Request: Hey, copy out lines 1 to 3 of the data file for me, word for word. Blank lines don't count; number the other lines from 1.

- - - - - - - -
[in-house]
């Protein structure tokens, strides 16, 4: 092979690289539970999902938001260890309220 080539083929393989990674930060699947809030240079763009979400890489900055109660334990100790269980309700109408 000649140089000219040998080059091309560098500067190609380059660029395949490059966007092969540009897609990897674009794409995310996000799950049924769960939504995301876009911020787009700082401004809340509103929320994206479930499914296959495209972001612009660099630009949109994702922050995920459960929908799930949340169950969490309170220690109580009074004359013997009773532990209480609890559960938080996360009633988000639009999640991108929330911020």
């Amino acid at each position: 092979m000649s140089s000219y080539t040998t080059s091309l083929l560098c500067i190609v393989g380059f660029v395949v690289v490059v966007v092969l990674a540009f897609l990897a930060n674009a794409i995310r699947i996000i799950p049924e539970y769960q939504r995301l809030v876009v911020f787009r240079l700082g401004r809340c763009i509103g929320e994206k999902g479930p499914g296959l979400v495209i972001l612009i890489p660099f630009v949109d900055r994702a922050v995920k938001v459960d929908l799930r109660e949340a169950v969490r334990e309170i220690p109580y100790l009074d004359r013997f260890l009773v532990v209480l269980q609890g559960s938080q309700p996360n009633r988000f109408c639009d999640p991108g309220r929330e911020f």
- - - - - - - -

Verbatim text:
[in-house]
């Protein structure tokens, strides 16, 4: 092979690289539970999902938001260890309220 080539083929393989990674930060699947809030240079763009979400890489900055109660334990100790269980309700109408 000649140089000219040998080059091309560098500067190609380059660029395949490059966007092969540009897609990897674009794409995310996000799950049924769960939504995301876009911020787009700082401004809340509103929320994206479930499914296959495209972001612009660099630009949109994702922050995920459960929908799930949340169950969490309170220690109580009074004359013997009773532990209480609890559960938080996360009633988000639009999640991108929330911020």
């Amino acid at each position: 092979m000649s140089s000219y080539t040998t080059s091309l083929l560098c500067i190609v393989g380059f660029v395949v690289v490059v966007v092969l990674a540009f897609l990897a930060n674009a794409i995310r699947i996000i799950p049924e539970y769960q939504r995301l809030v876009v911020f787009r240079l700082g401004r809340c763009i509103g929320e994206k999902g479930p499914g296959l979400v495209i972001l612009i890489p660099f630009v949109d900055r994702a922050v995920k938001v459960d929908l799930r109660e949340a169950v969490r334990e309170i220690p109580y100790l009074d004359r013997f260890l009773v532990v209480l269980q609890g559960s938080q309700p996360n009633r988000f109408c639009d999640p991108g309220r929330e911020f």